The brain is one of organs with higher cell diversity, containing thousands of different types of neurons and glia. Each of these cell types carries out different functions, for which cells have specialized during evolution. This is the reason for them to differ in morphology, gene expression, electrical properties, etc.

Organisms are generated from a single cell, the zygote. This cell proliferates to ultimately give rise to all the cells that make up an animal. Cell proliferation and cell specification, process by which cells acquire a specific cellular identity, must be perfectly coordinated. For normal development, cells derived from different progenitors at different times must acquire a precise cell identity.

Our lab seeks to understand the mechanisms of cell specification that are behind the generation of the nervous system. In addition, we also are keen to emulate these processes to generate cell types of therapeutic interest. We believe the limiting factor for most of our problems in developmental biology is the lack of proper tools. That’s why we devote an important part of our efforts to develop new but, most importantly, useful technology.

I. Mechanisms of cell
diversity in the brain

How cell lineage relates to cell identity

Cell fate decisions occur in specific progenitors at specific times. Mapping cell lineages at single-cell resolution is the first step to discover molecular mechanisms involved in cell identity acquisition.
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II. Engineering cell types with therapeutic interest

Mimicking natural development for therapeutic purposes

Cell therapy seeks to replace cell types that are lost in disease or injury. Previous approaches to generate those types have ignored the natural processes of cell specification.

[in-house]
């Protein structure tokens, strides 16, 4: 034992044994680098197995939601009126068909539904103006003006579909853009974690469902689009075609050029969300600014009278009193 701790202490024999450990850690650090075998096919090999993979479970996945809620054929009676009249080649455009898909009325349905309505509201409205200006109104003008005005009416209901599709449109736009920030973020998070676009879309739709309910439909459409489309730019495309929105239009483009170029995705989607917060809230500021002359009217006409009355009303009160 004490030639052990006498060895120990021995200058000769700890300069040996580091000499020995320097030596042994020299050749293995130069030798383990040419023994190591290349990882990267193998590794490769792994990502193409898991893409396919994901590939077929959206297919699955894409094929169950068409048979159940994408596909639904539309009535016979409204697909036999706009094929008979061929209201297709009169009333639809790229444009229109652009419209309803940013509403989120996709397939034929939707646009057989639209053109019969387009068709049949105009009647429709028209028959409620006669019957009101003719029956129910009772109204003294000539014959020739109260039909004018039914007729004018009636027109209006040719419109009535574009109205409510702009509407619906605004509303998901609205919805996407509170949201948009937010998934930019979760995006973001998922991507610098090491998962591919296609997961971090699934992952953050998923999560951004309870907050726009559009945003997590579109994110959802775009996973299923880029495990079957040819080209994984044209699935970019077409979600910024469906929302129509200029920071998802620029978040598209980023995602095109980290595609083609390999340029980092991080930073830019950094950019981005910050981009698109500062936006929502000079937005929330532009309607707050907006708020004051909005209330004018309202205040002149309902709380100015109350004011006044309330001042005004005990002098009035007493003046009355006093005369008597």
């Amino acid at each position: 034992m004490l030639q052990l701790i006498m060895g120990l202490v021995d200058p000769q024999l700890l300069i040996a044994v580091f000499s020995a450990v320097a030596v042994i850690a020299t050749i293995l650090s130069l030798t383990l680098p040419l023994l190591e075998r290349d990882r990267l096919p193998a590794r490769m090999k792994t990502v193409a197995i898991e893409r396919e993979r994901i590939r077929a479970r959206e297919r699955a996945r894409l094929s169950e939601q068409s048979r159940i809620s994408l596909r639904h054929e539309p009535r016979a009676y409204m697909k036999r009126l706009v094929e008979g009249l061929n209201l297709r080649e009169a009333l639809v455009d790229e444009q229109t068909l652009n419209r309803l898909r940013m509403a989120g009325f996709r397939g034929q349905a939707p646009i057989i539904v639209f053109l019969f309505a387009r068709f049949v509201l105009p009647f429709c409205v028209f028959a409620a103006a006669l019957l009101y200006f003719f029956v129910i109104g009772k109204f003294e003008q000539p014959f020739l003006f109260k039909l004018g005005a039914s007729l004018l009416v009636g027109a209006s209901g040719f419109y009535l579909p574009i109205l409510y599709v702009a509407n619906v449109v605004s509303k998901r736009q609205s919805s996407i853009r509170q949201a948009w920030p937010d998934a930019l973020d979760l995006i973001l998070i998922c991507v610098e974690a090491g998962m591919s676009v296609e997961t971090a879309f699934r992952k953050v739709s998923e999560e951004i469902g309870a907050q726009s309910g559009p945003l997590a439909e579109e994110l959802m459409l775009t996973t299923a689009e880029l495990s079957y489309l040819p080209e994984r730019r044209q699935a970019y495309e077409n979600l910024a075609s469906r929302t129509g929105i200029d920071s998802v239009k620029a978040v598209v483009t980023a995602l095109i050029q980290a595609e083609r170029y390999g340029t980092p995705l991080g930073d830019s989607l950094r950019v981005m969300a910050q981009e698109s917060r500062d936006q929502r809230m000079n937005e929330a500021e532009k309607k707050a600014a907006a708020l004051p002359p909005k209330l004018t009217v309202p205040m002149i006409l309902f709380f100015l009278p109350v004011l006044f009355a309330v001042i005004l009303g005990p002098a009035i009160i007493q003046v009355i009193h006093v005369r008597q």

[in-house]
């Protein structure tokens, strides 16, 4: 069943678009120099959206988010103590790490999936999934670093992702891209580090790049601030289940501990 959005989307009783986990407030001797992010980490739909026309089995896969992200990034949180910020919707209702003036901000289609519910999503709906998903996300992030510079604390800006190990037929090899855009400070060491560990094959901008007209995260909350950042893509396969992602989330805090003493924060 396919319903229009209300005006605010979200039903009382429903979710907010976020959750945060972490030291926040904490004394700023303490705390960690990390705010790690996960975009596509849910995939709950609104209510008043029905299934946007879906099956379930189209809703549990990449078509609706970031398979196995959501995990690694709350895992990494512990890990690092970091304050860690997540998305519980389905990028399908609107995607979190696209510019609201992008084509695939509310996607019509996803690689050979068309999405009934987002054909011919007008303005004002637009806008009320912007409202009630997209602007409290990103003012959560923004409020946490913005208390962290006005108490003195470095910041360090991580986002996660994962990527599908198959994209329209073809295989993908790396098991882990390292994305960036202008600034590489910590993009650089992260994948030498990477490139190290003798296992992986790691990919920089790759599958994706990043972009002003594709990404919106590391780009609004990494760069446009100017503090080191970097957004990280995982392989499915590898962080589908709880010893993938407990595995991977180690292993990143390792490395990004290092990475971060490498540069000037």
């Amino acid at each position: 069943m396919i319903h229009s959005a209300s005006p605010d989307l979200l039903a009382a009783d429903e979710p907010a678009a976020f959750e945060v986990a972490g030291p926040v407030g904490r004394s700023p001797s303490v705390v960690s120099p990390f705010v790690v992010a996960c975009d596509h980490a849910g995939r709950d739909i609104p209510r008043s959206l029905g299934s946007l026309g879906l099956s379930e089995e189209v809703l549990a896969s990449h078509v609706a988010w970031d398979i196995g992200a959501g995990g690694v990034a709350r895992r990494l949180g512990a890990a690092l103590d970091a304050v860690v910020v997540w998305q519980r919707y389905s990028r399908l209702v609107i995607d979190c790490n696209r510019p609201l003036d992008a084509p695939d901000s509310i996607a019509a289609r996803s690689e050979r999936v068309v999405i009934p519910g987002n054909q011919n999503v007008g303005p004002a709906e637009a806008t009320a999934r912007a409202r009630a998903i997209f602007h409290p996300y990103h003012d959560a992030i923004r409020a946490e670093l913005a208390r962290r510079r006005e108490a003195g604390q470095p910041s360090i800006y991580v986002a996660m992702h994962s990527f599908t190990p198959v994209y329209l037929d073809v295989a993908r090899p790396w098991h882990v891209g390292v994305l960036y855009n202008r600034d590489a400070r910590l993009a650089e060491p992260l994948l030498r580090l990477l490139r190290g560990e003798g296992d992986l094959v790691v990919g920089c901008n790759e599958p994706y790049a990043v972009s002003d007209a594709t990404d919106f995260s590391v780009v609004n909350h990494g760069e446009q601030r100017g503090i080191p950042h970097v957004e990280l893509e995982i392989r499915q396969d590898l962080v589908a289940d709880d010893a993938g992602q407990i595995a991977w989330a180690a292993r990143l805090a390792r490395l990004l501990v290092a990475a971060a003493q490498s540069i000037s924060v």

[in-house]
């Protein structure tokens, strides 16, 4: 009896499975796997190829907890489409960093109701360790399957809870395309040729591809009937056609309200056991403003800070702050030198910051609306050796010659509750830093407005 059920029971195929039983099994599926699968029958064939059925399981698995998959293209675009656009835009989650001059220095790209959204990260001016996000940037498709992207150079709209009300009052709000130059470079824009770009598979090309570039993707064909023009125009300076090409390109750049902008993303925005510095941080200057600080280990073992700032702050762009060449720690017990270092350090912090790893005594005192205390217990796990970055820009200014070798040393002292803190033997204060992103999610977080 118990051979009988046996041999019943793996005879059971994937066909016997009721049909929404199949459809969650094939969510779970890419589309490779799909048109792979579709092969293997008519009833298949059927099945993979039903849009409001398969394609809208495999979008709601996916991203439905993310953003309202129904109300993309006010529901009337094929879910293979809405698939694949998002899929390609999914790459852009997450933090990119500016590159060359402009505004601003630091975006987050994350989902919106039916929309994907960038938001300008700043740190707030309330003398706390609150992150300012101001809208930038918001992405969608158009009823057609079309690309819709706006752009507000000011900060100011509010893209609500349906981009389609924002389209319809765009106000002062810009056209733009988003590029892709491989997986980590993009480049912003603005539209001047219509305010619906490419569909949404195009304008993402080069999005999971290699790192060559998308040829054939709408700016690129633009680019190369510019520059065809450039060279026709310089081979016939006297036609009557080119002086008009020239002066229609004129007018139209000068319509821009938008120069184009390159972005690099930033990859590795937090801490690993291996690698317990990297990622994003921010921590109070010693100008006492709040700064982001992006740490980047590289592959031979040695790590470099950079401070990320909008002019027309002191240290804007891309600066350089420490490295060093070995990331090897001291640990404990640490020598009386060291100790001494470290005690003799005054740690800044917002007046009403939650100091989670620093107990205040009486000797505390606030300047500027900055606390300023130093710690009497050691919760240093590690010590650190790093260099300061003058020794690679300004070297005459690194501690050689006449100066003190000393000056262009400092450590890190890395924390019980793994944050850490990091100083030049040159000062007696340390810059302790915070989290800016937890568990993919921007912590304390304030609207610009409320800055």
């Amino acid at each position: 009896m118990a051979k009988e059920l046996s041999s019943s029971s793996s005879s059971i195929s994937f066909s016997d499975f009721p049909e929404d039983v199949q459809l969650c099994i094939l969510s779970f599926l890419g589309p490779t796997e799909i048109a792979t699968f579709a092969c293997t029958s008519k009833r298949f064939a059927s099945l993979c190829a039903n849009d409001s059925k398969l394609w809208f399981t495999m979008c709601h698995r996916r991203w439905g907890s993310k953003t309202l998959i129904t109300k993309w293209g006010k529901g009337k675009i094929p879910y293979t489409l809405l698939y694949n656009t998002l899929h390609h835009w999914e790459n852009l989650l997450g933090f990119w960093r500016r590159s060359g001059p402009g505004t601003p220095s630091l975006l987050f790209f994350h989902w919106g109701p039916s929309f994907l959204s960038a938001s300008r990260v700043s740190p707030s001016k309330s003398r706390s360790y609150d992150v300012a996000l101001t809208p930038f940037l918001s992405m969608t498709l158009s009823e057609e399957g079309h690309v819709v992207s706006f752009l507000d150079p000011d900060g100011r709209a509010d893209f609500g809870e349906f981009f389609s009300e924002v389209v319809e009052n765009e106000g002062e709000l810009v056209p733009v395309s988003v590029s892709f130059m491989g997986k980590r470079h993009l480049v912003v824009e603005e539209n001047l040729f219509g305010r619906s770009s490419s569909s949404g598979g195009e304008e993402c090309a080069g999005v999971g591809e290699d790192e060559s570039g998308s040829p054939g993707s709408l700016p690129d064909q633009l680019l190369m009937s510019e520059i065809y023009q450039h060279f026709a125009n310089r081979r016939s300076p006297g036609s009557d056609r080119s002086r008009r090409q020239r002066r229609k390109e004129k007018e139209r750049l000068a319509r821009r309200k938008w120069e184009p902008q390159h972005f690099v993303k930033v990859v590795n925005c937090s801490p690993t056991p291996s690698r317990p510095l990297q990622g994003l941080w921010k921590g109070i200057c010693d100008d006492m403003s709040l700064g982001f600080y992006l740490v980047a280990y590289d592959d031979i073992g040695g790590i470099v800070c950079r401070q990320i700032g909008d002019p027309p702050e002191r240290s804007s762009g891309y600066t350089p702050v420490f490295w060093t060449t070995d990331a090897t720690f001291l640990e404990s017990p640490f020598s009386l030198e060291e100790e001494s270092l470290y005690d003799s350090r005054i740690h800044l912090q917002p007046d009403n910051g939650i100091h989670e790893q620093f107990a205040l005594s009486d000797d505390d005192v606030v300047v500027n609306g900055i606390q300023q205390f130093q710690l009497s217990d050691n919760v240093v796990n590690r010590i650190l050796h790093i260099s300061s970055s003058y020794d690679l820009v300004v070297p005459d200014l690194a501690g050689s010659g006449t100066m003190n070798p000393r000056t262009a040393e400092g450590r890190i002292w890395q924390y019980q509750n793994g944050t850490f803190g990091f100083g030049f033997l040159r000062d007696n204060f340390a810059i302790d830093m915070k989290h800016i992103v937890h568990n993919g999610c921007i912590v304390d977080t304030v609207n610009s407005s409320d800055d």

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III. New tools for
developmental biology

Paradigm Shift Technology

We are not content with technological limitations when it comes to trying to answer our questions. We have a long tradition of creating genetic tools that have inspired other scientists.
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I. Mechanisms of cell diversity in the brain

Thousands of different neuronal and glial types are generated from a single cell (zygote) throughout the development of an organism. Thus, each cell has a genealogical relationship that connects it to the zygote. This family tree is known as cell lineage.

Cell lineage is intimately related to the acquisition of cell identity and, ultimately, cell function. In the cerebral cortex, neurons are more likely to form synapses with siblings compared to non-sibling neurons. In invertebrates such as C. elegans or Drosophila, neuronal identity can be predicted reliably from lineage data. Although development seems less predictable in vertebrates, the lack of lineage maps with single-cell resolution impedes us to understand how a cell’s lineage relates to its identity.

In the laboratory we try to understand how lineage and identity are related in the development of the mouse cerebral cortex. We seek to demonstrate the existence of distinct progenitor subtypes that would produce specific neuron types. To this end, we are working to gain genetic access to these specific progenitor subtypes through genetic intersections. These techniques allow us to mark and study the entire lineage of those cells generated from a particular neural, progenitor subtype.

Two scenarios have been proposed to explain how neuronal diversity in the cerebral cortex emerges during development: 1) different neuronal types arise from fate-restricted progenitors that exhibit subtle molecular differences, and 2) a homogeneous pool of neural progenitors produces different neuronal types.